After the accident he was immediately relieved from duty and put to bed, and hot water bags were applied to his lower back which he says was paining him severely. Two hours later, however, he went to the bridge and assisted in the ship's navigation. The following morning, September 28, he likewise assisted in the docking maneuvers and when these were completed went to his home in New Rochelle. On October 1, he went to the Marine Hospital in Staten Island where he was declared able to sail but not to do heavy work. He was there advised to report to the Marine Hospital in Baltimore, where the vessel was bound, in order to be examined by Dr. Lane who, he was told, was the Public Health Service's 'best man' on back injuries. He thereupon rejoined the vessel at New York sailed on it to Albany, New York, and thence to Baltimore, where he arrived October 7, 1948. He signed off on the ninth, and entered the Marine Hospital, Baltimore, on the tenth, where he remained for about five and one-half months. He there complained to the doctors of pain in the lower portion of the spine which he said was aggravated by any motions requiring movement of or stress on the spine. He received sedative drugs daily while in the hospital. In addition, from October 18 to December 9, he received eight caudal block injections to relieve pain, at intervals of a week or ten days. He said these treatments helped to alleviate the paid temporarily, but did not eliminate it. Physiotherapy treatments seemed to aggravate the pain and were discontinued.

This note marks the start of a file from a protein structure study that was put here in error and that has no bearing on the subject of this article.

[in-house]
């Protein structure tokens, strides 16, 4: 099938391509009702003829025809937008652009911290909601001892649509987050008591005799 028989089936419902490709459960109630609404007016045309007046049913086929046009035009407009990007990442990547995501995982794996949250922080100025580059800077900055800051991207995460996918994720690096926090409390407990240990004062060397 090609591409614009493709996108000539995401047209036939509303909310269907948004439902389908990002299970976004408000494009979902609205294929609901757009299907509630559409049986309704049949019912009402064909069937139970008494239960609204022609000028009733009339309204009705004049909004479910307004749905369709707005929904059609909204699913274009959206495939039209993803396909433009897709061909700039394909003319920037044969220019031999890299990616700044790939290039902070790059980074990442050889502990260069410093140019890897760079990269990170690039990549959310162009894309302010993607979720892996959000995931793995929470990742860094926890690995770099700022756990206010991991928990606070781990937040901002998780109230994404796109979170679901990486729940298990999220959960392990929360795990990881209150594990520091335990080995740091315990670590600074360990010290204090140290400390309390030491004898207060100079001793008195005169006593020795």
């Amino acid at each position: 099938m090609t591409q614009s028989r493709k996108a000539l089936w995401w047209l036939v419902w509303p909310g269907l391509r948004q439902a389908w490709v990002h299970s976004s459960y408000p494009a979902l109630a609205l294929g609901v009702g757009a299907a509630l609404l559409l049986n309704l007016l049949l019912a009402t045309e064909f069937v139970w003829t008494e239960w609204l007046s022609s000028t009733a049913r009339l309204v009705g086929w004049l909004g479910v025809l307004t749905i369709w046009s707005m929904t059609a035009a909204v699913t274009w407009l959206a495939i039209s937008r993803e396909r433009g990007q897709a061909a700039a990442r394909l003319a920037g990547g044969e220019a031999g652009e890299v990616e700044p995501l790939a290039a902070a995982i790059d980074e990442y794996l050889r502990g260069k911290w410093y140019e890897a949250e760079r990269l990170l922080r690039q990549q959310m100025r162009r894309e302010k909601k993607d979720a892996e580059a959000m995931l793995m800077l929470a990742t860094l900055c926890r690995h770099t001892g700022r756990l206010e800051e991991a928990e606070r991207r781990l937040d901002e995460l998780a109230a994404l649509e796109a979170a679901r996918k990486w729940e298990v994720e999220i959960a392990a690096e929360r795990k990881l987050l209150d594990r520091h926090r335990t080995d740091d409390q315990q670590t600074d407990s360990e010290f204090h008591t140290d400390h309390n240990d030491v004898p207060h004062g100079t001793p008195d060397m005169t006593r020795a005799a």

Despite these various treatments, the libellant still complained of severe pain in the lower back and claimed difficulty in using his right leg. Dr. Lane, who was called as a witness by libellant, then formed the opinion that libellant's condition was due to irritation of the nerve roots between the fourth and fifth lumbar vertebrae, due to compression of the nerve root from the intervertebral disc. He decided to operate. The operation disclosed 'evidence * * * that the intervertebral disc material' protruded posteriorly against the nerve. This, the doctor said, 'demonstrated some compression on the nerve.' The protruding material was removed and the disc sutured. Then an operation was performed to fuse the spine in the region of the fourth and fifth vertebrae and sacrum, by bone graft, 'in order to immobilize the joints as much as possible and to aid in carrying some of the weight bearing on the bone graft instead of through the disc itself.' On March 4, 1949, he was placed in a body cast. This was removed before his discharge o March 24. He then returned to New Rochelle, New York, where he remained in bed most of the time due, he says, to severe pain. He was again hospitalized at Baltimore from September 24 until November 25, 1949, when he was discharged as 'not fit for any duty which would require long standing, stooping, lifting or other types of physical exertion.' Subsequent examinations at Baltimore on January 24 and August 15, 1950, resulted in findings that libellant was 'not fit for duty.' He has done no work since leaving the vessel on October 9, 1948. He still complains of severe pain whenever he moves and claims to be unable to do any work.